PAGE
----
Earlier this year, French designers Aude Jan and Charles Gout were forced to shut the doors of their Mexico City showroom and convert their Roma Norte apartment into an at-home designer studio. Yet, a transition isn’t out of the norm for the creative (and romantic) couple behind their incredibly cool brand, Audette, which specializes in leather bags and accessories.
“In the five years in Mexico City, we have moved 10 times in line with the evolution of our brand and our discovery of the city,” says Charles. “From sharing small rooms and even living in a squat with artists friends for a few months. Our new apartment is our first ‘home’ in Mexico City, and we’ve been living there for 9 months.”
Handmade in Mexico City, the handbags are bright, colorful, and constructed in such interesting shapes. It’s no surprise that when we got to see inside of Aude and Charles’s home, we were equally enamored.
“We have exactly the same inspiration between the design of our apartment and that of our collection,” says Charles. “The apartment is a reflection of our couple and brand. Aude’s family (father interior architect and mother patternmaker) and upbringing have given her classic design references: Le Corbusier, Alvar Aalto, or even Luis Barragán are among her first inspirations. The material, the precision of the lines, and the functionality of objects are important principles for her. For my part, my research is more about dreaming, surrealism, and pushes to color the whole apartment.”
Combining their living quarters with work was a fairly natural process since the couple is already used to being together all the time. “However, the apartment provided us with an exceptional working environment,” says Charles. “The soft light changes throughout the day and accompanies our readings, drawings, and all the activities involved in our creative process. We were fortunate to have furnished our apartment just before the crisis began and thus enjoy the different spaces according to the different tasks of the day. Our sofa and the terrace were the places for discussions and phone calls, when our wooden table, designed and handcrafted by the young Eduardo Altamirano, served as a drawing board.”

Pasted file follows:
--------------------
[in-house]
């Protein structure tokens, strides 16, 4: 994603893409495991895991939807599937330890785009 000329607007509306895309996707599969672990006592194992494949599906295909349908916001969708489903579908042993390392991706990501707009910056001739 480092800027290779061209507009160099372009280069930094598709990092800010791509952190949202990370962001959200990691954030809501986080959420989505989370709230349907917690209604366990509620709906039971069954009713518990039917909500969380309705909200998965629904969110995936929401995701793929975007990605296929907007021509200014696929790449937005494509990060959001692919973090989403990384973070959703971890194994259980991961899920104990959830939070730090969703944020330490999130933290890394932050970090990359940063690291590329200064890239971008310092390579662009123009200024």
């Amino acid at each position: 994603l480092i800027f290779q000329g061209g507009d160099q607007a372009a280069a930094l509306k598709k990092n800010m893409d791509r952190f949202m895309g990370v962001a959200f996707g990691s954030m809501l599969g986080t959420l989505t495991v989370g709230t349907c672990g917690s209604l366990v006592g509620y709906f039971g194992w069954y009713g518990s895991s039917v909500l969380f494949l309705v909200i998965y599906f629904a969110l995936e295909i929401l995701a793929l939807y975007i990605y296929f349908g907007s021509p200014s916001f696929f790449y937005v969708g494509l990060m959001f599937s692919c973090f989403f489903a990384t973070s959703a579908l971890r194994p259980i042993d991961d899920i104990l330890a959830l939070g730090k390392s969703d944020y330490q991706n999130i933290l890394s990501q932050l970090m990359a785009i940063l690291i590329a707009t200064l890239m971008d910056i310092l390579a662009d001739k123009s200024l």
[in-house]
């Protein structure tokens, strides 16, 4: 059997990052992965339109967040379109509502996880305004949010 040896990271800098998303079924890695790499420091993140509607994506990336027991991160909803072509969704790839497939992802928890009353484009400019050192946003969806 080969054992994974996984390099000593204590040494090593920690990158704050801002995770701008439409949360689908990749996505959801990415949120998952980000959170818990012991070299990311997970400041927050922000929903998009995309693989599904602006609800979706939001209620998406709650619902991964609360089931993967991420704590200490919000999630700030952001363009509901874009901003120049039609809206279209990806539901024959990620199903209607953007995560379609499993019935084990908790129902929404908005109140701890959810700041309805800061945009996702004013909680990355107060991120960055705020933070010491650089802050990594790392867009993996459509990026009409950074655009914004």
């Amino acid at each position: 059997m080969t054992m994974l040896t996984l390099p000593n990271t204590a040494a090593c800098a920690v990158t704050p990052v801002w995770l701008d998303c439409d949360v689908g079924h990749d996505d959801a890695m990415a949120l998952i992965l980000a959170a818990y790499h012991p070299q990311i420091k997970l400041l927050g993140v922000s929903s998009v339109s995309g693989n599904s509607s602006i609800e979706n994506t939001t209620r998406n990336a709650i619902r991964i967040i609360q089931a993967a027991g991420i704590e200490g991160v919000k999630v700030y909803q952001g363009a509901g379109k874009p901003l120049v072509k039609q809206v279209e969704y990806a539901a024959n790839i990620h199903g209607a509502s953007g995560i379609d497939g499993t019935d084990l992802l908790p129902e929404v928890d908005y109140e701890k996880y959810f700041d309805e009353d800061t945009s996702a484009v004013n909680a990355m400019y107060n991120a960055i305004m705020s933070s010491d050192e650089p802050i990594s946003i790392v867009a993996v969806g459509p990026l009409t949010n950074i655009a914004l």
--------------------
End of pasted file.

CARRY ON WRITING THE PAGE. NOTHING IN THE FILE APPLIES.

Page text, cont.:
The combination of Aude and Charles’s French roots and a profound love of Mexico City is apparent in the home’s furnishings. And though the space isn’t too big, it offers an ideal simplicity for the couple. It’s space to grow and space to dream.
Admired by Audette
Favorite part about the neighborhood?
“We live in Roma Norte, a neighborhood with colonial architecture in the center of the Mexican capital,” says Charles. “In spite of the gentrification, it’s still a lively neighborhood with lots of small shops, incredible street food, and a lot of vegetation. What’s nice is this mix, you find Art Deco buildings juxtaposed with horrible buildings from the ’70s, small food stands in front of restaurants whose Mexican chefs are known all over the world. It’s an incredible source of inspiration every day, we don’t stand still and this tension of styles (specific to emerging capitals) makes us always more creative.”
Dream addition to your space?
“We have a beautiful terrace which is for the moment quite simple,” says Charles. “We’d like to set it up as a hanging garden over the city. We are currently designing with an ironmonger a large table that, under our garlands of lights, will be ideal to organize nice evenings with our Mexican friends, French [friends], and all the great people we meet in Mexico City. We want the terrace to be an extension of the apartment, that it belongs to the same universe so that the only difference is the sky instead of the ceiling.”
Last thing you had delivered/bought for your home?
“We travel through the labyrinths of the capital and especially love the garage sales, which are full of treasures,” says Charles. “I recently found a woman’s bust printed with a cloudy sky—looking like it came out of the Venus de Milo and the ’90s—a weird object, but I love it! Aude added a ni una menos scarf that was recovered during the march against femicides in Mexico on March 8.”